Smut of Onion: Symptoms and Management (Control Measures)

Smut of Onion
Smut of Onion

Smut of Onion

Causal organism: Urocystis magica (syn.= U. cepulae) and U. colchici.

Origin: Smut was first observed on the onion in the Connecticut River valley of the USA in 1869.

Symptoms of Smut of Onion 

  • The earliest symptom appears on cotyledons and young leaves as longitudinal blisters that are blackish with a silver sheen. 
  • Dark pustules (sori) appear as slightly thickened areas at the base of seedlings near ground level. Blisters rupture to expose black, powdery spore masses (smut teliospores). 
  • The seedling often dies before emergence. A large lesion can cause leaves to curve downward and usually are shed prematurely.
  • The infection progresses inward from leaf to leaf, and infected leaves become stunted and may die within 3­-4 weeks after emergence.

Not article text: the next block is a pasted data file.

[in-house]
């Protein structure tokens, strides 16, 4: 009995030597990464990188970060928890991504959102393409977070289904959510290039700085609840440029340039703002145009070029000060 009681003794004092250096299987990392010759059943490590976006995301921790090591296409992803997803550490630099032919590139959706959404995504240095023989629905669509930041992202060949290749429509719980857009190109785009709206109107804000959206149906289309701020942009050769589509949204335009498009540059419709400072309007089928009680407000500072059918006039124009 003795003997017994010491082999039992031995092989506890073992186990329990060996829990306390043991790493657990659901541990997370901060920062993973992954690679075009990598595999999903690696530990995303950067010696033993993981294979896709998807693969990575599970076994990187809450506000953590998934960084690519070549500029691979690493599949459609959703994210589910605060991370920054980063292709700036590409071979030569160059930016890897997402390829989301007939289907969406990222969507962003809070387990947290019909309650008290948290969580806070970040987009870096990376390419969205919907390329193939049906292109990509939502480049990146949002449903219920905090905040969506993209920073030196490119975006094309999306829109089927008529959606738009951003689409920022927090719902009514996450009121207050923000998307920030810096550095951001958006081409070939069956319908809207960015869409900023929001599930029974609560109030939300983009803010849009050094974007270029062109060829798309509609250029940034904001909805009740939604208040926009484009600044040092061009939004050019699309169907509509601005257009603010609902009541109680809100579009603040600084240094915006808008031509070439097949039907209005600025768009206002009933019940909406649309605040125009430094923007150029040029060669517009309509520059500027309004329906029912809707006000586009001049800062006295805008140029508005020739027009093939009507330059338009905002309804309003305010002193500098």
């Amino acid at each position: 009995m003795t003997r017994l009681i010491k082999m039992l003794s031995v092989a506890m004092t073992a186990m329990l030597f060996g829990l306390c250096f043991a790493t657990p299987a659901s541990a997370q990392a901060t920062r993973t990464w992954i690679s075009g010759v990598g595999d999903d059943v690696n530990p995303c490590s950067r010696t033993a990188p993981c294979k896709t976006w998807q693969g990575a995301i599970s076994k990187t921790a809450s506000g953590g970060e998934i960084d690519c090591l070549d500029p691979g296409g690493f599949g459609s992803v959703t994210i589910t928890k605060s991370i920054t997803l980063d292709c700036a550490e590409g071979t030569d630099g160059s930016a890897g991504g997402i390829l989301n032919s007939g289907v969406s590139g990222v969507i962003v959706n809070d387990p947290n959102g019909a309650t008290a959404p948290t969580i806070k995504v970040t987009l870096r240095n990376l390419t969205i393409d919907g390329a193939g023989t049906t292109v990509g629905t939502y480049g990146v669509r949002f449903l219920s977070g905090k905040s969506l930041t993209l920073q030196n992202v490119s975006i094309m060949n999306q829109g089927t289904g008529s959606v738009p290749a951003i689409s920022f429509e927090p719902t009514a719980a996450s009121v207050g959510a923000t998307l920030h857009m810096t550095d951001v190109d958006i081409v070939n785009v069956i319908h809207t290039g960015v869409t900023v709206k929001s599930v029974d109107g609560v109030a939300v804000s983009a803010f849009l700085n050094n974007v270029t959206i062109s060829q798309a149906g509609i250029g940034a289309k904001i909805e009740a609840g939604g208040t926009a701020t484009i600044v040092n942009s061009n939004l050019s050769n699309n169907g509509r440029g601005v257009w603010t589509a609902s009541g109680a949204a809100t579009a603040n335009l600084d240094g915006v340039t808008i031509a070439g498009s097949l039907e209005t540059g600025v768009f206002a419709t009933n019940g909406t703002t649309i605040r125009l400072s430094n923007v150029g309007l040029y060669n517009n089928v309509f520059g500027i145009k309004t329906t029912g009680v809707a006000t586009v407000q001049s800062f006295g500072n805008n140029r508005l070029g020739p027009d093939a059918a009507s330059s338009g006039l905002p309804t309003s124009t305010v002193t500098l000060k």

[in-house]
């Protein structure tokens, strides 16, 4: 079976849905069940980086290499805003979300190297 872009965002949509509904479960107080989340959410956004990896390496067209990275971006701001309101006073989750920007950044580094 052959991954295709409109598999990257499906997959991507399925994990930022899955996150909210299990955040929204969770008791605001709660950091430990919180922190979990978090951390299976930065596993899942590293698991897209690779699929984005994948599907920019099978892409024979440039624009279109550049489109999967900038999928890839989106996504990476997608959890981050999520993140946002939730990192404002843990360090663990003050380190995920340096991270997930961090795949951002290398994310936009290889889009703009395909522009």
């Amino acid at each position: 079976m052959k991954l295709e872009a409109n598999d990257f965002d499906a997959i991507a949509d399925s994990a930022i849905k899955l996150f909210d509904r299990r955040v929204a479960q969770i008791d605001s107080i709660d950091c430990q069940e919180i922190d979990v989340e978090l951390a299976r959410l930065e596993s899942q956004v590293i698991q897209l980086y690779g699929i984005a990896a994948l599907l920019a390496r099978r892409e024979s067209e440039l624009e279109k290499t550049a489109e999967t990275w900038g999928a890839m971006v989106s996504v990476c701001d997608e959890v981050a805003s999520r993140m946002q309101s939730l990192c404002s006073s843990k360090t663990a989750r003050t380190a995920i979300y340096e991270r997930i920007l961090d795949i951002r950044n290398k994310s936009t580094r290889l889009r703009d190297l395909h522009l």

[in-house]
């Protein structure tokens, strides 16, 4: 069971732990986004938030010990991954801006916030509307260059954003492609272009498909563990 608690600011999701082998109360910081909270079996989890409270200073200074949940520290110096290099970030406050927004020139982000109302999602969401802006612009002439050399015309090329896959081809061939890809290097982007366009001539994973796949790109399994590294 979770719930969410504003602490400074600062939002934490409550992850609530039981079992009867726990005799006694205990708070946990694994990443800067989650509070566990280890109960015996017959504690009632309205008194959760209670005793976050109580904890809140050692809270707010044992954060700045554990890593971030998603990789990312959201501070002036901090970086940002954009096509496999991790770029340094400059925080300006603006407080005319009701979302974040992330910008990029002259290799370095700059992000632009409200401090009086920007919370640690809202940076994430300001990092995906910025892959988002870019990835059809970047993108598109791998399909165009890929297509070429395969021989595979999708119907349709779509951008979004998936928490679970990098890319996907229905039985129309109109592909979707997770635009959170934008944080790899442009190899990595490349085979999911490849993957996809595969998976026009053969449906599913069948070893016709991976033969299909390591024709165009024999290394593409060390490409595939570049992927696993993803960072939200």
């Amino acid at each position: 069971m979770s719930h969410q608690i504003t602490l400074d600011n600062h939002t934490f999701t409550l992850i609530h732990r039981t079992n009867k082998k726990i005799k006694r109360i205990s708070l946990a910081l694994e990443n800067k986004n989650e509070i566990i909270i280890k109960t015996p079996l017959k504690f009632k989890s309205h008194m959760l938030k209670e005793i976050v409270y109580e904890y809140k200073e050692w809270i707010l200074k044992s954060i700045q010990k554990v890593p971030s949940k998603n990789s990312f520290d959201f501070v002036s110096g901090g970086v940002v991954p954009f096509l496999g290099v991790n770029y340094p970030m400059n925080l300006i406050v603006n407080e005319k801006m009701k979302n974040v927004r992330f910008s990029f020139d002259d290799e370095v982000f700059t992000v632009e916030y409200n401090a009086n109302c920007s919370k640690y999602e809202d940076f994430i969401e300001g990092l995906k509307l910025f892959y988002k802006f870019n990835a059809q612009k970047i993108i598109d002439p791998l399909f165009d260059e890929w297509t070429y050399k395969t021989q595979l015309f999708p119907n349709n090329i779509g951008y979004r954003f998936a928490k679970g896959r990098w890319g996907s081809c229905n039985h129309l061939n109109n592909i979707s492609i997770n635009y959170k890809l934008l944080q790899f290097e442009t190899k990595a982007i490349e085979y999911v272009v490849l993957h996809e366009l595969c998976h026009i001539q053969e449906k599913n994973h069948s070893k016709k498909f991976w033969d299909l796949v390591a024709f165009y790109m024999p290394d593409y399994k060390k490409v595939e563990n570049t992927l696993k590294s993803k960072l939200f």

• If the plants survive, the disease becomes systemic, and they remain at a vegetative stage for the entire growing season. 
  • Elongated, raised black blisters can also be found in the outer scales of the developing bulb. 

Favorable condition of Smut of Onion

  • The optimum temperature for spore germination and growth is 13­-22C. 
  • Infection of the seedling can occur equally well at a temperature of 12-­25C. 
  • Above 29C, Onion seedlings grow without infection in even heavily infested soil.

Control Measures/Management of Smut of Onion

  • Prevent soil and plant debris movement among fields to prevent the smut pathogen from being introduced into other fields. 
  • Practice a three­year or longer rotation to non­hosts such as small grains and corn. 
  • Transplants should be used instead of seeds in infested soil. 
  • The disease can be controlled by seed treatment with Thiram @ 45 gm for 0.45 kg of seed.
  • Spraying formaldehyde solution in the furrow.

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